Over at the second table, we were treated to a number of hands featuring last year’s November Nine participant, Dennis Phillips, Michael “the Grinder” Mizrachi, and Maria “Maridu” Mayrinck.  Early on, Phillips made a loose turn call with a flush draw against Mizrachi’s trips, only to hit his flush on the river.  The Grinder made the good read and the good laydown to Phillips’ river bet.  Later, we saw Mizrachi’s exit hand, when his straight flush draw failed to connect against Kelly Slay’s top pair.  During the telecast, we saw Mayrinck have trouble figuring out Phillips’ varying betting strategies with pocket aces, to which she lost two hands against Phillips.

Back at the feature table, which commentator Chad was calling the “Phil and Ben show,” Hellmuth and Sprengers got into a raising war, when Hellmuth raised to 1,800 with pocket queens, only to have Sprengers re-raise to 5,600 with K-9 offsuit.  When Hellmuth made it 10,000, Sprengers raised once again to 26,000.  Hellmuth then went all-in, and Sprengers folded.  Hellmuth made it very clear that he was not afraid to be eliminated, and that he was going to continue to go with his reads, which to this point had been spot on.

The teaser for the second hour suggested that we would not only see Hellmuth in the second hour, but also Phil Ivey, who had only been briefly viewed in the first hour.  Unfortunately, with Ivey still on an outer table, we only got glimpses of how he put together his big stack.  Early in the hour, he called an all-in from another player whose stack size was only slightly smaller.  Ivey’s pocket kings held up against Big Slick, and he vaulted up among the chip leaders, where he remained for the rest of Day Two.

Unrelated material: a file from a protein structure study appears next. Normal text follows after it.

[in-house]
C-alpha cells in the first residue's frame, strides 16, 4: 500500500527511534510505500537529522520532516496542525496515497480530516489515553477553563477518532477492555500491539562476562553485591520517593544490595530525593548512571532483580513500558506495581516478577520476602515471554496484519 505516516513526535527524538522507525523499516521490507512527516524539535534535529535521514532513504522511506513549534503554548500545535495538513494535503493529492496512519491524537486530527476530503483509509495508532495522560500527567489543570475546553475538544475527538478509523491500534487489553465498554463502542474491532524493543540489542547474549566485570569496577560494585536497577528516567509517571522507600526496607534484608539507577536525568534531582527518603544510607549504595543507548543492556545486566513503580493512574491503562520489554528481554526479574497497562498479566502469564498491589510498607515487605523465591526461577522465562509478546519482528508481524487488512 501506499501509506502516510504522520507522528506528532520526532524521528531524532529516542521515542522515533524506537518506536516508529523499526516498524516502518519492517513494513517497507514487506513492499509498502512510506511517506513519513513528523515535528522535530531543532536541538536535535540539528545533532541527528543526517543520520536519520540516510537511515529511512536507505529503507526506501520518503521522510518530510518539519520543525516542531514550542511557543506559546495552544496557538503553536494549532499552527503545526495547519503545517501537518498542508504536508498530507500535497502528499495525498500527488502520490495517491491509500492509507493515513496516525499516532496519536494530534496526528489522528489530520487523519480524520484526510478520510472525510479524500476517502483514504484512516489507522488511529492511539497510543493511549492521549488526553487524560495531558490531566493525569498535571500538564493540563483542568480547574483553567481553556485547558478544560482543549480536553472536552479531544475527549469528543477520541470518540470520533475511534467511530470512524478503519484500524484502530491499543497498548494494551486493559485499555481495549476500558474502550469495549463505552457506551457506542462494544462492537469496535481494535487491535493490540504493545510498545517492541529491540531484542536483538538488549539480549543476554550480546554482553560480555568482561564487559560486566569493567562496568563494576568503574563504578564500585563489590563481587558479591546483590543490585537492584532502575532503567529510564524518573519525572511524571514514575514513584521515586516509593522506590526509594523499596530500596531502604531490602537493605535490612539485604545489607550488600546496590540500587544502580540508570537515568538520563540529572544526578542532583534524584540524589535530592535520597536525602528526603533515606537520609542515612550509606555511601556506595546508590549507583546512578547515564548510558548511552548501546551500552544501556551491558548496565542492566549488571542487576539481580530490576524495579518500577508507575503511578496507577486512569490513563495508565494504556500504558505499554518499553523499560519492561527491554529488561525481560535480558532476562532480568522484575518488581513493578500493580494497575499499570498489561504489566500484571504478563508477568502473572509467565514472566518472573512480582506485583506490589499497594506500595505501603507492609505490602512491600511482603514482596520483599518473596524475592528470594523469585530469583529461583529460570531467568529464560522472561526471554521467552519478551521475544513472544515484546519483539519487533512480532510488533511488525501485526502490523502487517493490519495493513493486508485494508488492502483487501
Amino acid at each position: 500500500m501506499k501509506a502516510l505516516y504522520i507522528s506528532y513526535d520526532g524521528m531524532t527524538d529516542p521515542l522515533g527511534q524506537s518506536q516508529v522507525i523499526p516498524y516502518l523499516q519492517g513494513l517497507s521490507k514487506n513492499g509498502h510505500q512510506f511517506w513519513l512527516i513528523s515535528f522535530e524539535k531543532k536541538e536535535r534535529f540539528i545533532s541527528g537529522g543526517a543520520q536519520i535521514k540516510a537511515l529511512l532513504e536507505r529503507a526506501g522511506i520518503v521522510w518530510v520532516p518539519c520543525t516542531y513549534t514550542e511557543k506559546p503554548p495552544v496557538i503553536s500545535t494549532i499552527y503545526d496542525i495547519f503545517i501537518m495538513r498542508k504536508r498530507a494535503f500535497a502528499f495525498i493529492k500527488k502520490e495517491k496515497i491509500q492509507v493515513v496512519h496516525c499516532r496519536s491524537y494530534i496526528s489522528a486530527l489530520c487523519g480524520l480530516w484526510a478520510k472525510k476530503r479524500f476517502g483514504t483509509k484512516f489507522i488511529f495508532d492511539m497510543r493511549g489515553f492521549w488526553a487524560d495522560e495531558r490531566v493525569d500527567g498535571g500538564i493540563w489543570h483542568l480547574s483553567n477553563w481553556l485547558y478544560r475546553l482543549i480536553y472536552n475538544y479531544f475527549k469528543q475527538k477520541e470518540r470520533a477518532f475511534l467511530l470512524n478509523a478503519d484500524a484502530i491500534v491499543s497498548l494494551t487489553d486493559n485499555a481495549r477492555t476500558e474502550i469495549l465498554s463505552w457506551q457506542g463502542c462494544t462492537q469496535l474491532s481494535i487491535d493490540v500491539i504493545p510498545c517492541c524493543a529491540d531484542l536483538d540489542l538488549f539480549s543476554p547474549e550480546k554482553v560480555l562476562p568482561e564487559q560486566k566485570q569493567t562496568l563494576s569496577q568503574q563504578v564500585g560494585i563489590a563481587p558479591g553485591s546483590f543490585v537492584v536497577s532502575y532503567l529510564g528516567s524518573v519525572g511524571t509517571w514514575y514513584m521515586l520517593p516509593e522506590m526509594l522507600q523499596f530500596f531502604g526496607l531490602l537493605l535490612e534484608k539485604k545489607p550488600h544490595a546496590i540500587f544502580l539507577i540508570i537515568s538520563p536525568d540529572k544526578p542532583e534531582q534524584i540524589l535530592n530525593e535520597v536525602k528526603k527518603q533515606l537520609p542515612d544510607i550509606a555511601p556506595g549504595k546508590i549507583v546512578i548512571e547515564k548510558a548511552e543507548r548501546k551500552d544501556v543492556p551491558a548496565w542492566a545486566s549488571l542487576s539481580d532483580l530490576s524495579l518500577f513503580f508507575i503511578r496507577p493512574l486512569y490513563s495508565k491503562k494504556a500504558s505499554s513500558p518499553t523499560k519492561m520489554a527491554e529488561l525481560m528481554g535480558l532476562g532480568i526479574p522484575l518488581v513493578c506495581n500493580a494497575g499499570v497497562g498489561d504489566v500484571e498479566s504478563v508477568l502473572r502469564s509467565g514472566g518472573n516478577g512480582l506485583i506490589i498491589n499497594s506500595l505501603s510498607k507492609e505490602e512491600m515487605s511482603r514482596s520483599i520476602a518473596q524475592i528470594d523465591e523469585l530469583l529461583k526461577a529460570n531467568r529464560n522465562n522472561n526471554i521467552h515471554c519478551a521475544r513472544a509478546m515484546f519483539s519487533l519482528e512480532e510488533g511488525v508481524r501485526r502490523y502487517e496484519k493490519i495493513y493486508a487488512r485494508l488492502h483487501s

The Phil and Ben show got cancelled after Sprengers’ two pair was rivered by a better two pair by Matt Calhoun, and then pocket queens beat his A-K.  However, Hellmuth found a new foil sitting just to his left in Daniel Vorbeck.  Hellmuth continued his somewhat unpredictable play with a 3x raise to 1,800 with {J-Hearts}{10-Hearts} under the gun.  When Vorbeck re-raised to 6,600 with pocket queens, Hellmuth called, and both saw a flop of 8-A-A, with two diamonds.  After both players checked, and the {6-Diamonds} fell on the turn, Hellmuth bluffed the ace by over betting the pot with a 19,000 stab at the existing 15,300, saying he had over bet, “just in case you have the red queens.”  Despite Hellmuth’s perfect read, Vorbeck called, and the river {6-Hearts} saw Hellmuth shut it down, as Vorbeck checked it down and took the pot.

Overall, this was a night for Phil Hellmuth to show why he has won 11 bracelets in no limit hold’em during his illustrious career.  While he justifiably takes quite a lot of abuse for some of his over-the-top showmanship and his “Poker Brat” persona, tonight reminded everyone watching just why he has been one of the best no limit tournament players in history for so long.

Next week: Day Three.  I’ll see you there!

*Read Clearspine's Blog*